It’s the single largest beer festival and premier beer competition in the U.S., put on by the Brewers Association (BA) each year since 1982. In both 2015 and 2016, the Great American Beer Festival (GABF) saw attendances of 60,000, which was an increased capacity from 49,000 each of the previous five years. In addition to being able to taste from over 3,800 beers poured by 780 breweries, last year’s festivalgoers were provided opportunities to participate in chef-led pairings and to learn from professional brewers.
For the 36th annual GABF there will be nearly 900 breweries in attendance, and popular awards and attractions—including the Golden Ticket Giveaway, Heavy Medal Booth and Support Your Local Brewery Pavilion—will return. New for 2017: additional Meet the Brewer booths (over 150 participating), an expanded Brewpub Pavilion with 48 breweries representing each region of the country, a beercation pavilion hosted by CraftBeer.com, and new rules excluding macro-owned breweries from sponsorship.
Up until 2017 the BA policy about who could be a lead brewery sponsor for GABF was somewhat loose. That has changed this year, and if you take a look at the page listing the festival’s Featured Brewery Sponsors, you won’t see quite a few of the logos who helped populate that page in years past. Featured sponsors receive significant perks beyond other exhibitors like prominent signage, larger booth spaces and prime locations.
The BA decided this year to only permit independent craft brewers to be featured sponsors for GABF. That means breweries who are owned by “Big Beer” companies like AB InBev, Heineken, Molson Coors and Constellations Brands will no longer be eligible for sponsorship at the granddaddy of beer events.
“Since the BA’s mission is to promote and protect small and independent brewers, we recently made changes to sponsorship eligibility for GABF, where only brewers that meet the BA craft brewer definition can be featured sponsors,” said Julia Herz, Craft Beer Program Director for the Brewers Association.
Goose Island, Ballast Point, Lagunitas, Blue Moon and over a dozen other former craft breweries are all excluded this year. In fact, AB InBev’s first craft beer acquisition, Goose Island, is also missing from the GABF list of participating breweries, along with cohorts 10 Barrel, Breckenridge, Elysian, Golden Road and Wicked Weed. Breweries now banned from sponsorship are more than 25 percent owned by a beverage alcohol industry member that is not itself a craft brewer.
“No more than 25% ownership of a brewery would still give the independent craft brewer significant control over his or her business,” said Herz. “The prevailing thought is if an outside beverage alcohol entity owns more than 25% a brewery it isn’t independent. Some brewery deals have deliberately stayed under 25% ownership. This shows the value of being within the lines of the craft brewer definition.”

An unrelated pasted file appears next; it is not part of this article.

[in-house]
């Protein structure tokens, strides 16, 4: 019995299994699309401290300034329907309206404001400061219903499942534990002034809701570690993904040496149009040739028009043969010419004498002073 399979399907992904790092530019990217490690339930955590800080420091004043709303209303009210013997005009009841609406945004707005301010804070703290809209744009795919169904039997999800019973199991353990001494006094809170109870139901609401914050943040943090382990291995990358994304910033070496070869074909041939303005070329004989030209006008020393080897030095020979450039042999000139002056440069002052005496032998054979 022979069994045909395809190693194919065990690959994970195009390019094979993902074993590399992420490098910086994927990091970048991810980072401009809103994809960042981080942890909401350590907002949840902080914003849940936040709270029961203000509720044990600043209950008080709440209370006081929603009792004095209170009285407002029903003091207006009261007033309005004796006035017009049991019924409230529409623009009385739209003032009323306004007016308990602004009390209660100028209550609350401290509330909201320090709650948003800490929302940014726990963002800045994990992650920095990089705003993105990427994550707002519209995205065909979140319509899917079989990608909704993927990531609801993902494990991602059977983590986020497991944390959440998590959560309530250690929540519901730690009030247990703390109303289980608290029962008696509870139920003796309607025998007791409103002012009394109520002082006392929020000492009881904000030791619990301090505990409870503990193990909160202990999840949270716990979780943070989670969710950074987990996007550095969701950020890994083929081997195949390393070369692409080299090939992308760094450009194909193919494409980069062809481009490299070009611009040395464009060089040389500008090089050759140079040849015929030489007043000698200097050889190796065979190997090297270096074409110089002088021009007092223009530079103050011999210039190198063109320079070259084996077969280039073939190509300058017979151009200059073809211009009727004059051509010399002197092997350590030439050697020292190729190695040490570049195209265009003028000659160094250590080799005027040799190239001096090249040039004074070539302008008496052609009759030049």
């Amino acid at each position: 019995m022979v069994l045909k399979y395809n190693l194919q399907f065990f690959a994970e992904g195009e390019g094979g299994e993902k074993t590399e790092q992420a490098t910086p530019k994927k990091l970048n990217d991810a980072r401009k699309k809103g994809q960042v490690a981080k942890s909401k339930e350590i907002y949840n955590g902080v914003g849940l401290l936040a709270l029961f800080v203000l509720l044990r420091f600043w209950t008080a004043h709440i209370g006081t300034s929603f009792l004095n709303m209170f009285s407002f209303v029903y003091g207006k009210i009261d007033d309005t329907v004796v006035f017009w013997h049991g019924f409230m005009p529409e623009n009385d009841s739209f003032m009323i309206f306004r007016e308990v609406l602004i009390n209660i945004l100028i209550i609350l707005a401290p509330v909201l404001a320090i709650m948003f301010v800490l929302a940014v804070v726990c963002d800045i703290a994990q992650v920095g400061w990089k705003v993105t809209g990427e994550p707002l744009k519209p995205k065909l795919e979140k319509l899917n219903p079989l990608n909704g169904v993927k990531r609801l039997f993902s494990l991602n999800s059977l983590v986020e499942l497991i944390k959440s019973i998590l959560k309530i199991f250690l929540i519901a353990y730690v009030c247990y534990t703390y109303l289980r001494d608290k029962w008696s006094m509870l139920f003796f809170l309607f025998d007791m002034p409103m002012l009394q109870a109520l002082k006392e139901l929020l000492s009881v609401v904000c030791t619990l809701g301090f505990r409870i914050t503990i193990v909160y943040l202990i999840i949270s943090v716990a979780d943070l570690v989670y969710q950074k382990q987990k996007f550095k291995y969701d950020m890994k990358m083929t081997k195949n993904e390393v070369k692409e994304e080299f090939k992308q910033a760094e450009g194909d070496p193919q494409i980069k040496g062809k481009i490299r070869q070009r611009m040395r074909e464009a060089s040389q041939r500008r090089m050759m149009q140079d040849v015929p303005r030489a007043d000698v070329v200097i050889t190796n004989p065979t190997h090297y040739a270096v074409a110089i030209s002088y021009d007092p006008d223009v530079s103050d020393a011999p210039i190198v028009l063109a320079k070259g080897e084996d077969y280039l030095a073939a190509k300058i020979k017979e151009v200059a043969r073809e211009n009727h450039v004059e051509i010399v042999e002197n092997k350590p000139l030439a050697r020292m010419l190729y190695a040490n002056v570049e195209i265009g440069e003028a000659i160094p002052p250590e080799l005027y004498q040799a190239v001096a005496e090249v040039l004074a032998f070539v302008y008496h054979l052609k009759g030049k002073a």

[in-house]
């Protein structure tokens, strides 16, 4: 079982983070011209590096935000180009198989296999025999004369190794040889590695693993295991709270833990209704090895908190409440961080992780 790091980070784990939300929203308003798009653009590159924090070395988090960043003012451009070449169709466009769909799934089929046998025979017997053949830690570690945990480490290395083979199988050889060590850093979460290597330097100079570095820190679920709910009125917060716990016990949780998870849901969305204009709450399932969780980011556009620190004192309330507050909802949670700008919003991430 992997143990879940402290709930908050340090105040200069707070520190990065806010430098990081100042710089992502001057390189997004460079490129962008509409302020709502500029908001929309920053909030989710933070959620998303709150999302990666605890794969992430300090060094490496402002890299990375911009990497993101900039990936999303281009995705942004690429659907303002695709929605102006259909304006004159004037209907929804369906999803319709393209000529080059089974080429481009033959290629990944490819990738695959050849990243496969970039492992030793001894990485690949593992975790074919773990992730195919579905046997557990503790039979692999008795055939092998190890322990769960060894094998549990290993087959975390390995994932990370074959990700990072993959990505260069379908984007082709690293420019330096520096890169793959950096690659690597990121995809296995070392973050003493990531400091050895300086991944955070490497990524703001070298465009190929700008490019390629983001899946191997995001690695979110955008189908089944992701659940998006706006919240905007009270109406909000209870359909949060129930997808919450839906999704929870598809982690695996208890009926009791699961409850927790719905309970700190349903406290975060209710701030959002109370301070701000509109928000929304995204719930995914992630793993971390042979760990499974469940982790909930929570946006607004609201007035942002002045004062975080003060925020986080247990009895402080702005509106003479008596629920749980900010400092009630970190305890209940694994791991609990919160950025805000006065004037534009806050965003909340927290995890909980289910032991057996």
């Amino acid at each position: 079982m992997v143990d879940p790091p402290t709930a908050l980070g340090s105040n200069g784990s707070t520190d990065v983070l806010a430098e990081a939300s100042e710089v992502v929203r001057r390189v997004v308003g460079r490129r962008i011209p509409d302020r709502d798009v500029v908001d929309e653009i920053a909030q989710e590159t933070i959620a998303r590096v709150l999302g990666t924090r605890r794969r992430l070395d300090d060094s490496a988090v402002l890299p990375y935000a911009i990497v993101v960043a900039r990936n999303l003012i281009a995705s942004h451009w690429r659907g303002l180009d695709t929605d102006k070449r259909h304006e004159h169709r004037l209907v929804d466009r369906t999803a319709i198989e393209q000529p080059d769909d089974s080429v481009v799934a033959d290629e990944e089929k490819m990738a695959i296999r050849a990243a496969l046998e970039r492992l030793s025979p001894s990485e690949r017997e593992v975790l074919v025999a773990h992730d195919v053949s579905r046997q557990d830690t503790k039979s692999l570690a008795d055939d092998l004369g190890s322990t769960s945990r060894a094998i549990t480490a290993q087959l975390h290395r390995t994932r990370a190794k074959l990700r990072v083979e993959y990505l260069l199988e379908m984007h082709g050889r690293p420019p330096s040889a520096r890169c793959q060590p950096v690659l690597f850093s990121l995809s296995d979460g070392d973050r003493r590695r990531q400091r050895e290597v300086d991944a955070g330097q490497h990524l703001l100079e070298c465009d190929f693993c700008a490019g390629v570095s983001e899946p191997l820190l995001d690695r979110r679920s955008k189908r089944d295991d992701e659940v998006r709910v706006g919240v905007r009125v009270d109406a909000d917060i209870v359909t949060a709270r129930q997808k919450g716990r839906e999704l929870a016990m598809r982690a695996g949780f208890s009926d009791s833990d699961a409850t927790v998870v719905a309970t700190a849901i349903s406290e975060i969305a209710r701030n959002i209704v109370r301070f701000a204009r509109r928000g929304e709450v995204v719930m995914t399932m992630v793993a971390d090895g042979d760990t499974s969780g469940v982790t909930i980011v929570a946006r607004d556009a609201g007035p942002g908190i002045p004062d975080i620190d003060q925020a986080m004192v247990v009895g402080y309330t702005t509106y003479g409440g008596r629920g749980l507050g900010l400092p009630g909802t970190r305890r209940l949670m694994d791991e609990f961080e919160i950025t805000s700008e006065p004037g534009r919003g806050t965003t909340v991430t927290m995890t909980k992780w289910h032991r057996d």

Announcement of the new policy came in early June this year, following an interesting and controversial few months for the craft beer industry. The drama had heightened in early May when — in the span of one week — AB InBev both announced its acquisition of Wicked Weed Brewing of Asheville, NC and was caught executing a blockade, denying American craft breweries access to valued hop varieties from South Africa. These events helped to refuel ideological battles surrounding Big Beer’s meddling in craft brewing.
Amid one of the debates that took place at the time, the Brewers Association was criticized for accepting sponsorship from breweries who don’t meet its craft brewer definition, more specifically for accepting money from InBev-owned breweries.
— Good Beer Hunting (@goodbeerhunting) May 22, 2017
The Good Beer Hunting (GBH) tweet was in response to that site being placed on a Brew Studs list of InBev-affiliated brands called “The Cut Off.” GBH is owned by Michael Kiser, who is Executive Editor for another beer blog, October, which is also on The Cut Off for its funding from AB InBev investment arm ZX Ventures.
It’s not apparent that a Twitter exchange triggered the BA’s GABF policy change, but it is interesting to note that eligibility was first revoked just a couple of weeks later. Fairly likely is that the BA planned the change as a part of an even larger initiative, the launch of the Independent Craft Seal, which happened on June 27.
Like The Cut Off, the Independent Craft seal is intended to allow consumers to distinguish actual craft breweries from ones owned by companies who may aim to harm the craft beer movement. Already over one third of America’s more than 5,500 craft beer producers have adopted the seal, allowing their beers to stand out on shelves being muddied by many of the brands now banned from GABF sponsorship.
“The BA’s membership is made up of more than 70% of the U.S. breweries, and we’ve heard loud and clear from them that there is confusion in the marketplace about ownership,” said Herz. “Small and independent craft brewers established the term ‘craft’ and gave it so much value that now many others are looking to be considered ‘craft’ including Big Beer.”
As a gesture to the early adopters of the seal, the BA has placed an asterisk next to their names on the list of participating breweries at GABF, which will be held October 5th through the 7th at the Colorado Convention Center in Denver. If you’re one of the 60 percent of beer drinkers who care who makes the beer, you may want to show your support by prioritizing their booths and letting them know you appreciate that they display Independent Craft.